I can have multiple windows, from multiple objects, open at once: which makes comparing methods, etc., a very easy process.

    I would like that kind of flexibility in editing in VS. It’s much more productive than hunting around textfiles.


    Hank Fay

  4. Rune says:

    Automatic synchronization between editor and classview.

  5. Rob Cannon says:

    I would like to see the editor also hosted in another executable for quick editiing tasks. I know about the VSEdit powertoy, but it brings up the whole IDE and takes a long time to start. By having a TRUE and light-weight VSEdit available, I don’t have to worry about a different set of keystrokes, I can have access to the macro that I have already recorded, etc…

  6. Robbie Peele says:

    Are the Resource Editors in your area as well? The Toolbar Editor really needs to be able to handle something greater than 16-bit color images. The Image Editor needs to be able to handle alpha channels and such.

  7. Sean Laberee says:

    Actually, the Resource Ediotrs are owned by the Visual C++ team. I’ll forward the feedback to them.


  8. Ed says:

    Don’t ever forget the keyboard user. To us, reaching over to use the mouse is pure evil. Everything should be able to be done with the keyboard, and it should be easy and intuitive.

  9. Keith Hill says:

    Ctrl+Shift+] is an cool keyboard shortcut but it is too bad you have to be right next to a curly brace. It would be better if you could press Ctrl+Shift+] and it would just select the innermost enclosing block where ever the caret happens to be. For extra, credit it would be way cool if continued pressed of "]" while Ctrl+Shift is still being held down, would continue selecting blocks outward.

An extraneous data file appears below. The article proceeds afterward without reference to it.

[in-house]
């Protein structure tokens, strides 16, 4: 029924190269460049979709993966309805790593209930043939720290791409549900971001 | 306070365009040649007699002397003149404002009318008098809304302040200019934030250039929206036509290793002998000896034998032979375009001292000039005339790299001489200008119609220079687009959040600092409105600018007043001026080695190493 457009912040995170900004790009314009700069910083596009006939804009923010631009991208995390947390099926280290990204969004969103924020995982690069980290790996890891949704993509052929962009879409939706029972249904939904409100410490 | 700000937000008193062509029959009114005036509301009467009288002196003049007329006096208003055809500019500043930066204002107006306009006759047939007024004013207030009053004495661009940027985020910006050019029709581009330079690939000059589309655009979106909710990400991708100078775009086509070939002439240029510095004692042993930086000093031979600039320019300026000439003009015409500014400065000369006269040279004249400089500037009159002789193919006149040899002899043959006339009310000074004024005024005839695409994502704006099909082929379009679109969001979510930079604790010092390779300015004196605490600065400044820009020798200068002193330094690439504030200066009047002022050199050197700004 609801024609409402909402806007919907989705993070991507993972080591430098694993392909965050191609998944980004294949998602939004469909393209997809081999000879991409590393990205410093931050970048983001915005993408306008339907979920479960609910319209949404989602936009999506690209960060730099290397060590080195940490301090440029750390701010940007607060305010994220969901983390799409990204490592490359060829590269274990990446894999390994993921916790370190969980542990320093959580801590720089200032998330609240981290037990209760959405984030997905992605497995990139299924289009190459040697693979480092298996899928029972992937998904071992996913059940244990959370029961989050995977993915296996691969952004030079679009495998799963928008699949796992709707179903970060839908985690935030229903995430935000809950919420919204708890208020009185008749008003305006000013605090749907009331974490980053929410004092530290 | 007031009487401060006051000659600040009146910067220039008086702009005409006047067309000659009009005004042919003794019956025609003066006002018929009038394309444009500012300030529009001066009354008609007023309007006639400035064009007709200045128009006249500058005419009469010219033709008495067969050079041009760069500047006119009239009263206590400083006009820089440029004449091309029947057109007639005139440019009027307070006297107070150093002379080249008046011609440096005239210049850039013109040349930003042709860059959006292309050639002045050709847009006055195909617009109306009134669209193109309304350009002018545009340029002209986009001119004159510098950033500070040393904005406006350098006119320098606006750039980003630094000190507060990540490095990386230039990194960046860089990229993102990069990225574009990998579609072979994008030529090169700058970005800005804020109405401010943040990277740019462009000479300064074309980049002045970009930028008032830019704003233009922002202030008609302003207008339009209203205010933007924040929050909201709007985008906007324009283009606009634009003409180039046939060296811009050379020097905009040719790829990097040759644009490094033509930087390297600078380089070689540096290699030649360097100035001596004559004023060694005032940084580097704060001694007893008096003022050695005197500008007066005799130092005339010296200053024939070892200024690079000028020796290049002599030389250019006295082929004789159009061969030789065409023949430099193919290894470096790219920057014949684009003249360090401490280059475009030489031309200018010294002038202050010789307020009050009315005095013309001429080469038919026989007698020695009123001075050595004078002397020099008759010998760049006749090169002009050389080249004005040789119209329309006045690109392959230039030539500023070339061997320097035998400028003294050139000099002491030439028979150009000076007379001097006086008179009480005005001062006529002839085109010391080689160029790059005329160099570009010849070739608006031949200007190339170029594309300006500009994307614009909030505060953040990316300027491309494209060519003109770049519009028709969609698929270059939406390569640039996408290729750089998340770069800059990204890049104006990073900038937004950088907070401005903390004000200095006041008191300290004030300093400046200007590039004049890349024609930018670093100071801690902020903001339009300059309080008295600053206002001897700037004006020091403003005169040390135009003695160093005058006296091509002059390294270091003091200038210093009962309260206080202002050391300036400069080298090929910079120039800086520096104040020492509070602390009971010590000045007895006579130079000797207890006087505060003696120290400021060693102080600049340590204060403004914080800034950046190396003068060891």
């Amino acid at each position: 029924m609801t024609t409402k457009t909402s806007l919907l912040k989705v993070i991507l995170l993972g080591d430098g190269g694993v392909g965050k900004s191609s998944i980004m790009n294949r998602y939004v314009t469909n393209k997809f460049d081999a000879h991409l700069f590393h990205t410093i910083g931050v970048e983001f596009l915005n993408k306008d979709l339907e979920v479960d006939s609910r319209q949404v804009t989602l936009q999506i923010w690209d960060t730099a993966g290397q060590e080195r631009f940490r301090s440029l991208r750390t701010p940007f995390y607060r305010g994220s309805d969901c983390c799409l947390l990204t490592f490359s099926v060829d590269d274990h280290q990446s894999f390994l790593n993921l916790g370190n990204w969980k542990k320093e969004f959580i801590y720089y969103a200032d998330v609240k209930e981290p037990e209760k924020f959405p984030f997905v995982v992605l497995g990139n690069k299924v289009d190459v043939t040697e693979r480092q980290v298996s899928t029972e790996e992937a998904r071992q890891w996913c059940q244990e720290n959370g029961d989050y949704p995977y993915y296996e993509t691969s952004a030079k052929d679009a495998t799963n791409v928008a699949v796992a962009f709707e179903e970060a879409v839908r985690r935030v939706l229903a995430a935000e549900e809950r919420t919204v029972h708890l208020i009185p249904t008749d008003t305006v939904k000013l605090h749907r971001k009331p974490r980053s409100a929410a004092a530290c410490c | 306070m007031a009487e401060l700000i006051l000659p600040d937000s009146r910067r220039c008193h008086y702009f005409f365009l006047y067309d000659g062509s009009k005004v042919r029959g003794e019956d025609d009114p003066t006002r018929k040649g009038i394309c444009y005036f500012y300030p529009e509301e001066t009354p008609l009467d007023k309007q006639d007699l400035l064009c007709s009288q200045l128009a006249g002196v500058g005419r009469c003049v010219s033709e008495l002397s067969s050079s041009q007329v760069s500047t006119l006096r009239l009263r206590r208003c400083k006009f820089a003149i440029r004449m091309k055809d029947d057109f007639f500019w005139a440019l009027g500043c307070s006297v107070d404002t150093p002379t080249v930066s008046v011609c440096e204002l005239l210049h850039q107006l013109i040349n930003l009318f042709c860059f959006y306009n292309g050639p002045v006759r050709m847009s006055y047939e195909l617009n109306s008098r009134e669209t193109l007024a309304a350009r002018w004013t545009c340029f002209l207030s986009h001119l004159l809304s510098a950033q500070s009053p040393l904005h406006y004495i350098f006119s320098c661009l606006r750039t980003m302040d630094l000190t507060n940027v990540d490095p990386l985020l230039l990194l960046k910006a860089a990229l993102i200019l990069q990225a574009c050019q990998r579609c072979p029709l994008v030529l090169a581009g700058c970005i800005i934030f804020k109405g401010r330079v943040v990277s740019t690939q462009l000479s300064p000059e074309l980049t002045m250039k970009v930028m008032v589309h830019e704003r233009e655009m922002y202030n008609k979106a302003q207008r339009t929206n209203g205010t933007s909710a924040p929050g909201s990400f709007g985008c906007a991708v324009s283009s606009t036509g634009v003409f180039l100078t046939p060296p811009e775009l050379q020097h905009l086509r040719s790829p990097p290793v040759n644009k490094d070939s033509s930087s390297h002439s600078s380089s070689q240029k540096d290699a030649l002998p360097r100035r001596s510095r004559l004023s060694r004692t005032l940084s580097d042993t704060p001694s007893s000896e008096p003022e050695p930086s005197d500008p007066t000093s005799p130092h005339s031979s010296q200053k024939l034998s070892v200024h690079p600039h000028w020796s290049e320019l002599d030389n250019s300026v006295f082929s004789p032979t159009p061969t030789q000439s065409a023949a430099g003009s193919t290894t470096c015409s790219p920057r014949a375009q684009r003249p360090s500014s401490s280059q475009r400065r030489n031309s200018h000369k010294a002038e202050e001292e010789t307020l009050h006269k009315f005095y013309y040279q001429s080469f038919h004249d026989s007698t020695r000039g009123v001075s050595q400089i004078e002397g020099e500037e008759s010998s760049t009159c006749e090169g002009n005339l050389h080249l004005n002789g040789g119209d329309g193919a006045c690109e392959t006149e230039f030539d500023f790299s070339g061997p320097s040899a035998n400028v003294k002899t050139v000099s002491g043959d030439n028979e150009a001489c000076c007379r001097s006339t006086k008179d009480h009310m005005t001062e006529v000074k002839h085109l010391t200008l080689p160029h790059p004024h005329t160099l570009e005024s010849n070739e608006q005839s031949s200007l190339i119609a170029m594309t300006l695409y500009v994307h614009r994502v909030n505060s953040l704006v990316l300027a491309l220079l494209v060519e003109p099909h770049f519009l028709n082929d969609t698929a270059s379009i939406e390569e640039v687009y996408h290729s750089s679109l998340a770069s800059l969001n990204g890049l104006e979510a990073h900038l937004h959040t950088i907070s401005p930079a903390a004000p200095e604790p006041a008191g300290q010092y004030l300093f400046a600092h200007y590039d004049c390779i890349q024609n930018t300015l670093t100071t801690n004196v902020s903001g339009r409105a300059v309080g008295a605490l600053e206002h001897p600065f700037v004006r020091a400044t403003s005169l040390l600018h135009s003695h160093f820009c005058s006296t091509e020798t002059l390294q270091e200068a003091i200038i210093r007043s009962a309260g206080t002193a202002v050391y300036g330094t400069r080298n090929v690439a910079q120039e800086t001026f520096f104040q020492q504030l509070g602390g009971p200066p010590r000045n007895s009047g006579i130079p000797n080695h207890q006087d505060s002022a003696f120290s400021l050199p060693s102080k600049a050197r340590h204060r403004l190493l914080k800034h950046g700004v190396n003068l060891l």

10. Keith Hill says:

    Oh, one other nice keyboard shortcut would be to have Ctrl+Shift+L select the entire current line no matter where the caret is then push the caret down one line. That way if there is a block of text I wnat to copy I can just press and hold Ctrl+Shift and then press "L" for each line. Then I press Ctrl+C to copy the block.

    BTW, I would like to see you bring back word select with a similar shortcut. In VS.NET 2003 it is Ctrl+W. But I think Ctrl+Shift+W makes more sense i.e. the shift key is typically involved in selecting text. You could also do the same business for multiple presses of "W" while Ctrl+Shift is held down. Include the next word in the selection.

  11. 1) It would be nice to evaluate static expressions & methods in the Command (Immediate) Window at design-time, as in Visual Studio 6.

    2) The IDE should remember at what date & time each line of code was added/changed, as well as which user changed it. Currently the only way to see this is by checking SourceSafe history, but it could be weeks between check-ins in a dodgy development team, and if 2 people are constantly checking out the same file to make changes, its difficult to see who coded what.

    The advantages of this are that you could pull a report for your boss/PM showing which functions were written on which days, and if some idiot changes 1 line of code which breaks your function you can see who it was. Useful for teams to measure individual performance when 2 people are working on the same class over a period.

  12. Joku says: